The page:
It’s traumatic to watch a parent fade away, almost akin to drowning without a raft to cling to. Amy fought acute depression and abysmal lows for a long time. She was floundering and needy and only seventeen when she met this man who promised her love and care. The much older man persuaded her to tie the knot with him despite the stern disapproval of her family. Grief has a way of fogging the mind and in this haze, it’s hard to discern reality. The marriage was not an iota of what she had imagined. She was always on tiptoe in this relationship. He was suspicious, abusive and violent. Keeping an eye on who she talked to and who she was friendly with, grilling her with obnoxious innuendos and horrible accusations while also alienating her further from her family.
“For the longest time, I could not tell anyone what was going on. To be honest, I didn’t even know what was happening to me was abusive. I was confusing manipulation with love and control with care. Looking back I can see that I was just a child looking to fill the void of her mother’s love. After four years of struggle, I finally opened up to my family and walked out of that marriage.” says Amy.
She came home to her father who gave her safe space, time and care to help rebuild her shattered confidence. She dealt with post-traumatic stress disorder with symptoms like flashbacks, nightmares, and heightened reactivity to stimuli. Situations that could bring back the trauma had to be avoided. Anxiety plagued her. How could we know that the charming visage which we see in her videos hides so much upheaval beneath the serene smile! Amy’s dad was a rock-solid pillar. He encouraged her to pick up everything she had let go of. But it was writing that helped her reconnect with herself. It took time, but a new sense of self-worth emerged from the remnants of those terrifying years. “Healing for me wasn’t about just getting out of a difficult phase of life. It was about building the strength of my character, never seeking outside what lies within, to restore my heart to the point of such softness that it could no longer break,” recalls Amy.
Poetry is an act of love for Amy. It is her sacred thread of connection to the world around her. Her words come alive when she speaks them, emoting and expressing them in an open setting and bringing poetry out of libraries and books.
Amy has named her street poetry initiative as Cross Connection Poetry. She tells me with much feeling in her voice that she is fearless when she is reciting on street corners, intersections or gardens.
“No matter what happens, nothing bothers me for too long, not even criticism. I see something is trying to teach me and I move on,” says a self-assured Amy.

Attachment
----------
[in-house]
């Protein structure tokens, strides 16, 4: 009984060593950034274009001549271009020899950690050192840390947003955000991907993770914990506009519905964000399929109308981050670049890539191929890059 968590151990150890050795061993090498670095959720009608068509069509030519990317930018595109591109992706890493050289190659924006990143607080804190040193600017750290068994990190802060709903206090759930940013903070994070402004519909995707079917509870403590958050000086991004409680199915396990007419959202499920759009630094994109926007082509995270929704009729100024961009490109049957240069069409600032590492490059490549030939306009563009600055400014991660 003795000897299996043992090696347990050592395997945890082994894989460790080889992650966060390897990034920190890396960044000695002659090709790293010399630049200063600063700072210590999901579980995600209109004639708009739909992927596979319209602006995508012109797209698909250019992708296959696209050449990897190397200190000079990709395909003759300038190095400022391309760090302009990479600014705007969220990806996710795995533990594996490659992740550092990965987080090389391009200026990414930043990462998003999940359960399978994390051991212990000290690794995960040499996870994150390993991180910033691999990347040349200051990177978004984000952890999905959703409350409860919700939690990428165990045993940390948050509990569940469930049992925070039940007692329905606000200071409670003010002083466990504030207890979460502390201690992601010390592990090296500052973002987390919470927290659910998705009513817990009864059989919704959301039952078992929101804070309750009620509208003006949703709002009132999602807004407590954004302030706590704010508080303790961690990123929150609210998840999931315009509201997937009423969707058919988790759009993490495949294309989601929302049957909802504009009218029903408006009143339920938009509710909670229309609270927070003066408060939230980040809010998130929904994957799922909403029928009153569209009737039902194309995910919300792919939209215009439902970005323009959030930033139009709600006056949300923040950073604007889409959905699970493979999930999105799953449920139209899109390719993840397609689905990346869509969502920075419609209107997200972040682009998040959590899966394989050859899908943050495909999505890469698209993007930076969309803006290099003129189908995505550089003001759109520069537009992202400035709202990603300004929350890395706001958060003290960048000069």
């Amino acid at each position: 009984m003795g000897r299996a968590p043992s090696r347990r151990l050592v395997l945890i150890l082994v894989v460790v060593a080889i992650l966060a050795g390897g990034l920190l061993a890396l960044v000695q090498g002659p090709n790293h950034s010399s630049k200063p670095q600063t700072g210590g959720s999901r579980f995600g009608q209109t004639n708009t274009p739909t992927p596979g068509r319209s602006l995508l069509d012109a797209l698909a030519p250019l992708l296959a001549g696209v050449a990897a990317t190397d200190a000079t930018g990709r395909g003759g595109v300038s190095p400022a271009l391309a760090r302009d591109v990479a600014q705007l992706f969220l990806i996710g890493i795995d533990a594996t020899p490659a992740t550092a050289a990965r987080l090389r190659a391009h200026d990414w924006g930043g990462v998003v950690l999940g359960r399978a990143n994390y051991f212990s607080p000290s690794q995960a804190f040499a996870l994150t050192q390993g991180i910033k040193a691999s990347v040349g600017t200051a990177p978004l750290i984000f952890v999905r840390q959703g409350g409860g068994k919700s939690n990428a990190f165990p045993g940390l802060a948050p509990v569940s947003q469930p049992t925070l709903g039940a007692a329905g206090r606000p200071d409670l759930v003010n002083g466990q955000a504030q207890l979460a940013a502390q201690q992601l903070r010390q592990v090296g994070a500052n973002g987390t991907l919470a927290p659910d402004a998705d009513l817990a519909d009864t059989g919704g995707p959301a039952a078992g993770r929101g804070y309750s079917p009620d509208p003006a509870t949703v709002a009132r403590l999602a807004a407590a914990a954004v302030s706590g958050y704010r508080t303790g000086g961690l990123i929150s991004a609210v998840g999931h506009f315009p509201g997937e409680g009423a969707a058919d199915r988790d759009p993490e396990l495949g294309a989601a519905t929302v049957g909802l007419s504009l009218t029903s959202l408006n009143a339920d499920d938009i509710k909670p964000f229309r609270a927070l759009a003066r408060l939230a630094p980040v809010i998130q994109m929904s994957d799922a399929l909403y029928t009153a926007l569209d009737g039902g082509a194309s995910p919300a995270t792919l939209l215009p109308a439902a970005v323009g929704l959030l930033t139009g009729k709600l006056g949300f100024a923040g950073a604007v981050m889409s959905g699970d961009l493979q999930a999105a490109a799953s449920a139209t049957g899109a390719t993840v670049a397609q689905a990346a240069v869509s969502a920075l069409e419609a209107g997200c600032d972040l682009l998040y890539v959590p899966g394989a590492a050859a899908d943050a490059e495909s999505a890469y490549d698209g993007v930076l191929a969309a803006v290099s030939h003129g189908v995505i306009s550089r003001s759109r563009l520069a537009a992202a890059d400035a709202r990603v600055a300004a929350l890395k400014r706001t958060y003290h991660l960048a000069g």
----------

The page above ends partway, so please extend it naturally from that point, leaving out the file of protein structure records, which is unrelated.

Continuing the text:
Amy has a humane, helpful side to her which was evident when she raised money for her 21 year old friend Anam Narula who was undergoing cancer treatment a few years ago. She said somewhere: “I had not been working for more than two months and had no savings with which I could help him financially. But then I thought what if I wrote poems on request and charged people for those, the money could be used for Anam’s treatment. And poetry was something I knew I was good at and that motivated me to at least try it.”
At an on-the-spot poem writing event at Panjab University, she was able to raise almost Rs. 90,000.
“Despite our efforts we could not save Anam. Not all power is at our command. Some forces greater than us exist and when they appear before us, we are humbled,” says Amy, wistfully. Losing Anam when his cancer came back triggered past trauma for her. Amy had lost her mother to the same disease at a tender age and, by the time she turned twenty two, she had lost all her maternal family to one tragedy or the other. In one of her poems, she writes:
Death has been to my house frequently
I recognise its scent so much so
I can now smell it from miles apart
I t leaves my house emptier
And my heart heavier, always
As an activist, Amy organised protests against the Citizenship Amendment Act (CAA) which discriminates against the minorities – Muslims in particular.
Amy epitomizes love. She uses poetry and activism courageously, whether it is for women empowerment or to draw attention to the problematic lyrics in Punjabi music. She tries to live, write and exist from a place of love.
A sari lover, Amy’s favourite fabric is cotton. Theatre gladdens her heart and she has a song for every situation. She loves sunflowers.
Amy tells me she is in a loving relationship right now. I couldn’t resist asking her lame-sounding questions like: “Are you happy? Is he a nice man?”
“He is Imroz to my Amrita,” says Amy smilingly. That was all I wanted to hear. As Amrita Pritam would have said, aj kitab -e- ishq da koi agla warqa khol -let’s read a new page from the book of love.
Lily Swarn is an internationally acclaimed, award-winning poet and author.